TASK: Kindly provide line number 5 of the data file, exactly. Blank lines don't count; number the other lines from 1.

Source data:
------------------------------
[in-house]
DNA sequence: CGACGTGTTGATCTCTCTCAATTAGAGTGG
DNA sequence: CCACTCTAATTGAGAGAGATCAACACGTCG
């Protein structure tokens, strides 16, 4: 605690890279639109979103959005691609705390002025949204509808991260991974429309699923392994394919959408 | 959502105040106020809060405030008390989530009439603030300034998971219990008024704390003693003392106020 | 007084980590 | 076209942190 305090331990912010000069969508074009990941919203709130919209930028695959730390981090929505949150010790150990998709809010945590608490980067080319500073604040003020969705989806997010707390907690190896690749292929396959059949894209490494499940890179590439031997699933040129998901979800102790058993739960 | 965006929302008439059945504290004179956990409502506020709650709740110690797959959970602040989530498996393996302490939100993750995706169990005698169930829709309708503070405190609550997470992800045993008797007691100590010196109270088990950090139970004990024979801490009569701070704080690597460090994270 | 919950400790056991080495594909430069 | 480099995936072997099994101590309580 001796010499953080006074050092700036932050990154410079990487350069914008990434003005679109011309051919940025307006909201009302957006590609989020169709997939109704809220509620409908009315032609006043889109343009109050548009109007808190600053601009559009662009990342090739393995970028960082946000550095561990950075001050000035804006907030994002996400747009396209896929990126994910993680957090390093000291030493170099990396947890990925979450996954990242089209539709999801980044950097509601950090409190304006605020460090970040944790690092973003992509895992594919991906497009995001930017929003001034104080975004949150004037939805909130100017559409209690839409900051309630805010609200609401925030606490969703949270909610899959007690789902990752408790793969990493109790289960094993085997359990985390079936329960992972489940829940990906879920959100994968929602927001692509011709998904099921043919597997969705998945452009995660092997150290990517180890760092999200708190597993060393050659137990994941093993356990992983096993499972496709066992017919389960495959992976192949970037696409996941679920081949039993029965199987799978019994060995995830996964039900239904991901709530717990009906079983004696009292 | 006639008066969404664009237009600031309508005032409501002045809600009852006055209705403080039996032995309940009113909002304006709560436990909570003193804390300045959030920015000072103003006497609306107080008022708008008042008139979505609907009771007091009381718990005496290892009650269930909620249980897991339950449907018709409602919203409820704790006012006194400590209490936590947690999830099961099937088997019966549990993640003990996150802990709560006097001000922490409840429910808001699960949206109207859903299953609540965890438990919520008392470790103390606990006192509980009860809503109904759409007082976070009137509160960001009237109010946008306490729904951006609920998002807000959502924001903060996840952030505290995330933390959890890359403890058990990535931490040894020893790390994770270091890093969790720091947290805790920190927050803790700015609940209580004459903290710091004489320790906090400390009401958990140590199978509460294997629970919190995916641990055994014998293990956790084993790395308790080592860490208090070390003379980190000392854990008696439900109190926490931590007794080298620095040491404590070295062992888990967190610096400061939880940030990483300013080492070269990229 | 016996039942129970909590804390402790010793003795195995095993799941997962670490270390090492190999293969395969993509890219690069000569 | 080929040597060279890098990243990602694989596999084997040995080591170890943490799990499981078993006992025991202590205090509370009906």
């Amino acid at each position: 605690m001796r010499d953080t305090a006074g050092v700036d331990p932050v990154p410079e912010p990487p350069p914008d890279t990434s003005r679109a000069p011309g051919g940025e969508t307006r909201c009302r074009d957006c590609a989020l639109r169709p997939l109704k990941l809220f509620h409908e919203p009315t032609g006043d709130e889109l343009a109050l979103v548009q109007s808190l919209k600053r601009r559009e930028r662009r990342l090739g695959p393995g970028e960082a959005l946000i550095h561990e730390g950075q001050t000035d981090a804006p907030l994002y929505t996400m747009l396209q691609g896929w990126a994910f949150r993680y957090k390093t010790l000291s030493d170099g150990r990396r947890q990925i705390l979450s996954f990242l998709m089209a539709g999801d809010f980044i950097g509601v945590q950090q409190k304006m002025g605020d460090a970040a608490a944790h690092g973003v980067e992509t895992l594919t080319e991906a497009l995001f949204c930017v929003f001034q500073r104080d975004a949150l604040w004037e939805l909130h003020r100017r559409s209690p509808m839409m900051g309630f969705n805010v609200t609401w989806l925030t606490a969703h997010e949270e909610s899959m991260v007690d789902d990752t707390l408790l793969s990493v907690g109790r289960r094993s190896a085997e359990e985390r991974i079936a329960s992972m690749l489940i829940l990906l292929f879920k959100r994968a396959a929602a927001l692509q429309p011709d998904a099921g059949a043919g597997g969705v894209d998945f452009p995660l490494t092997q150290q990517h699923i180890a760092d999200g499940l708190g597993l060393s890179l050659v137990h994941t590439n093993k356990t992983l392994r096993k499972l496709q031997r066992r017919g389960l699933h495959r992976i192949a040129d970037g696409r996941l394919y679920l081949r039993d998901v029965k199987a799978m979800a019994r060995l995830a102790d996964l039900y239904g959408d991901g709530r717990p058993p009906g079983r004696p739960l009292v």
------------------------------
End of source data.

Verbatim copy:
């Amino acid at each position: 605690m001796r010499d953080t305090a006074g050092v700036d331990p932050v990154p410079e912010p990487p350069p914008d890279t990434s003005r679109a000069p011309g051919g940025e969508t307006r909201c009302r074009d957006c590609a989020l639109r169709p997939l109704k990941l809220f509620h409908e919203p009315t032609g006043d709130e889109l343009a109050l979103v548009q109007s808190l919209k600053r601009r559009e930028r662009r990342l090739g695959p393995g970028e960082a959005l946000i550095h561990e730390g950075q001050t000035d981090a804006p907030l994002y929505t996400m747009l396209q691609g896929w990126a994910f949150r993680y957090k390093t010790l000291s030493d170099g150990r990396r947890q990925i705390l979450s996954f990242l998709m089209a539709g999801d809010f980044i950097g509601v945590q950090q409190k304006m002025g605020d460090a970040a608490a944790h690092g973003v980067e992509t895992l594919t080319e991906a497009l995001f949204c930017v929003f001034q500073r104080d975004a949150l604040w004037e939805l909130h003020r100017r559409s209690p509808m839409m900051g309630f969705n805010v609200t609401w989806l925030t606490a969703h997010e949270e909610s899959m991260v007690d789902d990752t707390l408790l793969s990493v907690g109790r289960r094993s190896a085997e359990e985390r991974i079936a329960s992972m690749l489940i829940l990906l292929f879920k959100r994968a396959a929602a927001l692509q429309p011709d998904a099921g059949a043919g597997g969705v894209d998945f452009p995660l490494t092997q150290q990517h699923i180890a760092d999200g499940l708190g597993l060393s890179l050659v137990h994941t590439n093993k356990t992983l392994r096993k499972l496709q031997r066992r017919g389960l699933h495959r992976i192949a040129d970037g696409r996941l394919y679920l081949r039993d998901v029965k199987a799978m979800a019994r060995l995830a102790d996964l039900y239904g959408d991901g709530r717990p058993p009906g079983r004696p739960l009292v």